FIG. 4 illustrates the individual software elements of the disclosed invention. Programmable non-volatile memory at microcontroller 12 or elsewhere stores microcontroller code 17, designated memory location 18, and temperature versus motor speed data table or subroutine 19. Using the microcontroller code 17, the microcontroller is driven and various functions required for fan motor calibration and control are adjusted. Such functions include, but are not limited to, reading the voltage from the temperature sensing subcircuit as in steps 5 and 8, and comparing the read voltage value to the expected voltage value (step 6); The resulting offset value is stored in the designated memory location 18 (step 7), the voltage value read using the offset value is adjusted (step 9), and the fan speed is controlled (step). 10) and repeating the steps of reading the temperature, adjusting the voltage offset, and controlling the fan speed at a fixed for variable interval (step 11). The offset value memory location 18 is a designated memory for storing a voltage value representing the difference between the voltage read from the temperature sensing subcircuit 1 at a given temperature and the value predicted at that temperature. Is a place within. The offset value provides a convenient way to adjust the voltage to accommodate manufacturing tolerances in the circuit of the device, including but not limited to manufacturing tolerances from the temperature sensing subcircuit 13. The temperature versus speed data table or subroutine 19 represents computer memory means for generating a motor speed value output from a given temperature value input. The functions included in the temperature vs. speed data table or subroutine can be represented as a plot included in FIG. 3 by way of example. Several means are envisaged to achieve a mapping from input temperature to output fan speed. Such means include data tables, computer code subroutines, one or more lines incorporated into the body of the microcontroller code, or even physical means.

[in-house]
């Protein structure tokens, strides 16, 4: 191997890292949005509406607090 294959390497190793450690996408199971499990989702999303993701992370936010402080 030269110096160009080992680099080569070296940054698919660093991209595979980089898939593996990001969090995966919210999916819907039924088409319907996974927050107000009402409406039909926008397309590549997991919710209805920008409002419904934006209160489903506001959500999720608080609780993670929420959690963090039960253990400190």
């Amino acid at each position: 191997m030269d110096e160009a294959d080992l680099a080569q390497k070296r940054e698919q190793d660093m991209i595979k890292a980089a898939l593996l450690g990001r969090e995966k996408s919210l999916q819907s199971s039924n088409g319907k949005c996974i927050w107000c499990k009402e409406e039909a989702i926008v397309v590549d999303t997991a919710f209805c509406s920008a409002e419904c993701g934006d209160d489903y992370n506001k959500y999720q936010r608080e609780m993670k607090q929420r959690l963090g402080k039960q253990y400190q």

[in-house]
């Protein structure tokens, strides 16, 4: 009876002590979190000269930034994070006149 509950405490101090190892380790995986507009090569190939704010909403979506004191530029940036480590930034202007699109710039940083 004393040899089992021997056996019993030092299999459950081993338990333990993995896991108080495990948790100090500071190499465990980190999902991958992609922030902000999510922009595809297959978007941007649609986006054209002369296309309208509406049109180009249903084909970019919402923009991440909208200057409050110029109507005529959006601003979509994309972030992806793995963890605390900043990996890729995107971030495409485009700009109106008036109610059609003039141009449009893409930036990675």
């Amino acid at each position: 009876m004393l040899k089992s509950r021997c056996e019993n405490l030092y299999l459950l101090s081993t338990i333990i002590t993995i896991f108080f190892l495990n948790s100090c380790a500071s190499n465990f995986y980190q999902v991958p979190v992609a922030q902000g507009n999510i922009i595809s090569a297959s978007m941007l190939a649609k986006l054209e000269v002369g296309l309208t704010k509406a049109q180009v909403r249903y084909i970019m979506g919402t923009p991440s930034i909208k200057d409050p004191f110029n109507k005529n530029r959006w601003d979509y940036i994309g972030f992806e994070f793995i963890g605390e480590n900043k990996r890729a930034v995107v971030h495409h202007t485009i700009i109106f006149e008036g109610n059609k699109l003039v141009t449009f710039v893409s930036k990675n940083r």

6 is a circuit specification illustrating an embodiment of the apparatus of the present disclosure. 6 is a flowchart illustrating a calibration routine of the method of the present disclosure. 2 is a sample temperature vs. fan speed plot. FIG. 4 is a diagram of software elements used by a fan.

Claims (19)

  1. A microcontroller driven method of self-calibrating an electronic cooling fan,
    Reading an offset value stored at startup of the fan from memory;
    Determining whether the fan operation should proceed in calibration mode or operation mode;
    In calibration mode,
    Measuring the voltage value of the temperature sensing subcircuit;
    Comparing the measured voltage value with an ideal voltage value, thereby determining the offset value between the two voltage values;
    Storing the offset value in a programmable non-volatile memory;
    Ending operation in calibration mode and thereby starting operation in operation mode;
    In operation mode,
    Measuring the voltage of the temperature sensing subcircuit;
    Adjusting the measured voltage value by adding or subtracting the offset value stored in memory;
    Controlling the fan speed using the adjusted voltage value according to one of a data table, computer code subroutine, computer code instruction line, or other means of mapping fan motor speed to temperature. A microcontroller-driven method for self-calibrating an electronic cooling fan.
  2. In calibration mode,
    Reading the voltage, comparing the voltage, and storing the offset a predetermined number of times;
    Calculating an average of the offset values stored thereby;
    Storing the average in a memory for use as the offset value during an operation mode.
  3. When the fan starts up,
    Determining whether a calibration mode is indicated by a user input before reading the voltage of the temperature sensing subcircuit;
    2. The method of claim 1, further comprising entering a calibration mode if instructed.
  4. In calibration mode,
    The ideal voltage value is input to the memory by at least one of a communication port, switch, dip switch, probe, keyboard, or other means for manually or automatically inputting a data field to the microcontroller. The method of claim 1.
  5. Reading the offset value stored at the time of the first start-up of the fan from the memory,